Cape Town, South Africa
Cape Town, South Africa
+27 (11) 025 5985
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Welcome to ICRI 2016
The International Conferences on Research Infrastructures (ICRI) are a global forum in the Research Infrastructures domain. Providing unique opportunities to share insights in this field from around the world, we promote international cooperation.
The ICRI 2016 will take place in Cape Town, South Africa, from 3 to 5 October 2016. The conferences will be co-organised by the South African Department of Science and Technology (DST) and the European Commission.
Building on the conclusions of previous ICRIs, and the ongoing debates on Research Infrastructures in international fora, such as the Group of Senior Officials (GSO) and the OECD-Global Science Forum (GSF), a more structured approach to collaboration on global Research Infrastructures will be discussed with the international community. Here, the strategic importance of Research Infrastructures and exploring their role as a tool for Science Diplomacy will be underlined.
Setting the scene
Research infrastructures are core enablers of competitive research, development and innovation, advancing the frontiers of our knowledge. They are often, by nature, cross-border and exploitable by multiple disciplines. Research Infrastructures are also highly data intensive, with more and more virtually enabled access, leading the way to global exploitation.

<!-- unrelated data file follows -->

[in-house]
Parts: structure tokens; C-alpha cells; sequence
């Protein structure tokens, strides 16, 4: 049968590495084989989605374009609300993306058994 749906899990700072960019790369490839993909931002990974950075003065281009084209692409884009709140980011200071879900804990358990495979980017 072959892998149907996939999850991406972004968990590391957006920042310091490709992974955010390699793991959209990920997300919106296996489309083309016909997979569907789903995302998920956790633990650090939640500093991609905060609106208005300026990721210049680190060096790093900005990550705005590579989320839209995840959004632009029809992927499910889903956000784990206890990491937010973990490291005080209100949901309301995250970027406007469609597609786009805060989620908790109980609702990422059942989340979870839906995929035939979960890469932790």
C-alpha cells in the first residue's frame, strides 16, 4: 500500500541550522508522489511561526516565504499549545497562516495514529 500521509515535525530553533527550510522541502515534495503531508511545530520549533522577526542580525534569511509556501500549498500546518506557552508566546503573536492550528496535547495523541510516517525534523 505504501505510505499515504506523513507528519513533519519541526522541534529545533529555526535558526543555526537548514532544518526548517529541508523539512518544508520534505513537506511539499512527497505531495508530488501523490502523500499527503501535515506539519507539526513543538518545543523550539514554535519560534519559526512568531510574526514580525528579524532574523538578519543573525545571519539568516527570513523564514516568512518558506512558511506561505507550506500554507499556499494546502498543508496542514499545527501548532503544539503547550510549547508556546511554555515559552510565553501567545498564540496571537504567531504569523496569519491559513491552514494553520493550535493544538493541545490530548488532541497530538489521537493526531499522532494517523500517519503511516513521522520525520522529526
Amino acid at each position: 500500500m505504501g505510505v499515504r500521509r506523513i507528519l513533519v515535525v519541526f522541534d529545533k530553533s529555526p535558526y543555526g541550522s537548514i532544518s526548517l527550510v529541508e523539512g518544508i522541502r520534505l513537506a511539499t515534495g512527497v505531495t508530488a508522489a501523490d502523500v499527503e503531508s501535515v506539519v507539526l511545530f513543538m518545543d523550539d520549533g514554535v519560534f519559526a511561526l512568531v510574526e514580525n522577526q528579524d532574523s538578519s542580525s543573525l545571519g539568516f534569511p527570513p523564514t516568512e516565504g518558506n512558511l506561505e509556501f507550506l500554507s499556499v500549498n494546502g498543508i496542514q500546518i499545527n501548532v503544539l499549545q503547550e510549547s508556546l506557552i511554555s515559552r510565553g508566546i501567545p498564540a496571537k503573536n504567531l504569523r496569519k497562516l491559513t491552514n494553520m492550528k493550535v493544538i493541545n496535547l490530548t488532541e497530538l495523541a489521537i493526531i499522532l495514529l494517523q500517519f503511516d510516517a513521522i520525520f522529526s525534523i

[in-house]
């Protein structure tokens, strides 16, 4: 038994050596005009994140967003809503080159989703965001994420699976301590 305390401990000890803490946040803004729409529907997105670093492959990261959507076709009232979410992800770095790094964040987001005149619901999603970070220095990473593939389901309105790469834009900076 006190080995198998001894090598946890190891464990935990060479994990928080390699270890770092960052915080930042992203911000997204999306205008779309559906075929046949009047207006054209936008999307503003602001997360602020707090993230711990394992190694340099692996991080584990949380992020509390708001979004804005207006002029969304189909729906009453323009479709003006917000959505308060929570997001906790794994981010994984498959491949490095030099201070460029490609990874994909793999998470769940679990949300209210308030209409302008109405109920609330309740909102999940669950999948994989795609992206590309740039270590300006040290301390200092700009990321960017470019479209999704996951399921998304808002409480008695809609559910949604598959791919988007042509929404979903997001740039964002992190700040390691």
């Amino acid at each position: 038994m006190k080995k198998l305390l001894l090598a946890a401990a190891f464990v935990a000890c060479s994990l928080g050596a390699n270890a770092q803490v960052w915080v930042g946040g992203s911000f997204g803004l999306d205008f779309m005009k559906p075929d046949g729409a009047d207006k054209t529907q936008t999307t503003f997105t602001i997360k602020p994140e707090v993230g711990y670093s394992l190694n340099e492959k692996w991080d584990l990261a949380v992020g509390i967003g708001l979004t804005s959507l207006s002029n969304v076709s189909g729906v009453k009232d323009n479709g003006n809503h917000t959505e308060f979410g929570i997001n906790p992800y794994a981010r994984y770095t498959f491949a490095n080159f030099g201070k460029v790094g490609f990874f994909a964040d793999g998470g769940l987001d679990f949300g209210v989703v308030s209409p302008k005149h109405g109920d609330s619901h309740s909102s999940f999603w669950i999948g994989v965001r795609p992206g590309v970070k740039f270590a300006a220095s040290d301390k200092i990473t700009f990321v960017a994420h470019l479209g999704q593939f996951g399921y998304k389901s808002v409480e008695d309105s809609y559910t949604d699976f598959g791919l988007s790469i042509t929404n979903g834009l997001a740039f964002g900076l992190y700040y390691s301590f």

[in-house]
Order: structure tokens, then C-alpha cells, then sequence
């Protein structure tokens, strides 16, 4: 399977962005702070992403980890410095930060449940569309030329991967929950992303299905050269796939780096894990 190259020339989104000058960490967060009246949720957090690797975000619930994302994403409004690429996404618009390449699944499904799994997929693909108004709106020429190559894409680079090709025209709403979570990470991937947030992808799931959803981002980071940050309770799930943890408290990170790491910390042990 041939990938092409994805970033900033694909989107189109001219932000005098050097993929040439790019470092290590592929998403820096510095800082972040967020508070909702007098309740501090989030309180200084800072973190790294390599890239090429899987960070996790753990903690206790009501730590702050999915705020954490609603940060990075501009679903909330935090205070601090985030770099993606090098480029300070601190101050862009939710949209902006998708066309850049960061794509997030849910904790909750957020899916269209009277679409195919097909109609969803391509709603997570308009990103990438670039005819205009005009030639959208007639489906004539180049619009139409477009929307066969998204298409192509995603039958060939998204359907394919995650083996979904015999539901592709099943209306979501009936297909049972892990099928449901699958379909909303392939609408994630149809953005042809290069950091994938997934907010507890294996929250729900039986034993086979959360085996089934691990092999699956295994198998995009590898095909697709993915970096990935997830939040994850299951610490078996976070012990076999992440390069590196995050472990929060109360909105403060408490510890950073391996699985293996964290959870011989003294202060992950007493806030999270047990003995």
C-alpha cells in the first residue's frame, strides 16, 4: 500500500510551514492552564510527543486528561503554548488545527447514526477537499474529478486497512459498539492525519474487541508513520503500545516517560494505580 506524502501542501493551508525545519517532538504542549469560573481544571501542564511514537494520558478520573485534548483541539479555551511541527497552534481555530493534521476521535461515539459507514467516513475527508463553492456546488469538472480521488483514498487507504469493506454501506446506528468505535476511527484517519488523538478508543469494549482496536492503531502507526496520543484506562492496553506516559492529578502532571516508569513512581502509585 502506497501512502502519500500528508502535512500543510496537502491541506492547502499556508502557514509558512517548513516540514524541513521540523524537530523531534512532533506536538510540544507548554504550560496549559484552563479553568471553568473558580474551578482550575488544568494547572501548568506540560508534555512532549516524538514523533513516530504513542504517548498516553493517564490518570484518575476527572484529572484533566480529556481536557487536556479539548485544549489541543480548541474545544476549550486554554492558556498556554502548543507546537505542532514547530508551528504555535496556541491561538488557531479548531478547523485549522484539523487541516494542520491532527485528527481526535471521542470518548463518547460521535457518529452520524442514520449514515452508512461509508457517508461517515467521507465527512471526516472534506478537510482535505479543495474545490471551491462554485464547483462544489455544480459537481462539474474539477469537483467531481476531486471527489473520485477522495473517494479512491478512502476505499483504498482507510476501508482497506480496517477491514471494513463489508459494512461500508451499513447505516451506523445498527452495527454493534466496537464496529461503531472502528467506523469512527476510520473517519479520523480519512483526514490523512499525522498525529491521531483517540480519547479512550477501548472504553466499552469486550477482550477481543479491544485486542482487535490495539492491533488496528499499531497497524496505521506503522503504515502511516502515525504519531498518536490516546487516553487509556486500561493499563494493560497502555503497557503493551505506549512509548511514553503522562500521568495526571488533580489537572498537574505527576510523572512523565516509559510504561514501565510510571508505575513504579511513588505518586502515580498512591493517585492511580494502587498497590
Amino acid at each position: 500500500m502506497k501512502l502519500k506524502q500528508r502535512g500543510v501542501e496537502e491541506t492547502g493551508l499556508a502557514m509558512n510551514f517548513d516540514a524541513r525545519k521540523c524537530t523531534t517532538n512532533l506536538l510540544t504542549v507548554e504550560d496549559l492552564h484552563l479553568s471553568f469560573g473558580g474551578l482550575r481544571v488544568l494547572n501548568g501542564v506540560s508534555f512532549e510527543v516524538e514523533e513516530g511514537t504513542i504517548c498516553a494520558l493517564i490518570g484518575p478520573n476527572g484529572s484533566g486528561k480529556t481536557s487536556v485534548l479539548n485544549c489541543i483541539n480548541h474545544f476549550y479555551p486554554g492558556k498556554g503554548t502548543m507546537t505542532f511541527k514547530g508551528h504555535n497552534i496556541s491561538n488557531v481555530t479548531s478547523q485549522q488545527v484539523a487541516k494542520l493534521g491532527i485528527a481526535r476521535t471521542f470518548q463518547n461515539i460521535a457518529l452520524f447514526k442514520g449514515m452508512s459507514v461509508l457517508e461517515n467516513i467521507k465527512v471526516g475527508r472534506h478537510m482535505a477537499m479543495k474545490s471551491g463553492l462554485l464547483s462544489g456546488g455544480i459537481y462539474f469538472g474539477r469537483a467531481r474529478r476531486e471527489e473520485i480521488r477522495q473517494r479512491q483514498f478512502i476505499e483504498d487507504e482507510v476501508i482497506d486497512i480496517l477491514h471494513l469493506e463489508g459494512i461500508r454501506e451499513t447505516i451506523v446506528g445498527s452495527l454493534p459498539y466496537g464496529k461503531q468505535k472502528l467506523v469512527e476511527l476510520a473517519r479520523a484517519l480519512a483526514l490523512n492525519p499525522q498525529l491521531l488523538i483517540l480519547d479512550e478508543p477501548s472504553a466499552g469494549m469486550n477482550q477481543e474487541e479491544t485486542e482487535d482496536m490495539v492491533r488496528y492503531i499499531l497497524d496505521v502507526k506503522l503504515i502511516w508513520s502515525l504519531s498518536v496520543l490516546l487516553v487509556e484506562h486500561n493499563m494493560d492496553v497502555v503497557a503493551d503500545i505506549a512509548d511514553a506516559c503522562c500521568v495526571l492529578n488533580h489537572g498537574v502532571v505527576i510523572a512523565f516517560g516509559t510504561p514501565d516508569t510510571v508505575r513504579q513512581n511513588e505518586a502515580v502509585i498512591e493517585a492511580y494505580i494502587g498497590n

The increasing drive towards open science and access to extensive research data provides opportunities and challenges to impact the concept of research. This, in turn, affects Research Infrastructures, their structure, requirements, and the way research infrastructures are developed and access to them.
Data-intensive science changes the nature of modern research, and paves the way towards new skills and professions to tackle the challenges related to big data.
Open, strengthened innovation ecosystems encourage the involvement of new actors, and the deployment of new funding solutions for Research Infrastructures. A shift towards long-term planning and stronger attention to sustainability is crucial. New solutions are required in order to process and store the massive amounts of research and technical data produced by various Research infrastructures. Additionally, harmonisation and standardisation efforts are needed, to ensure obtaining full advantage of the data. World-class technology infrastructures can increase the scope and the pace of innovation. Along with investment incentives, however, industry's access to these infrastructures is still not fully exploited.
How will truly global research infrastructures look in this continuously-evolving scenario? And how to best address challenges together, finding synergies and complementarities, and harnessing new opportunities? These questions are relevant in setting the scene and defining the role and impact of RIs.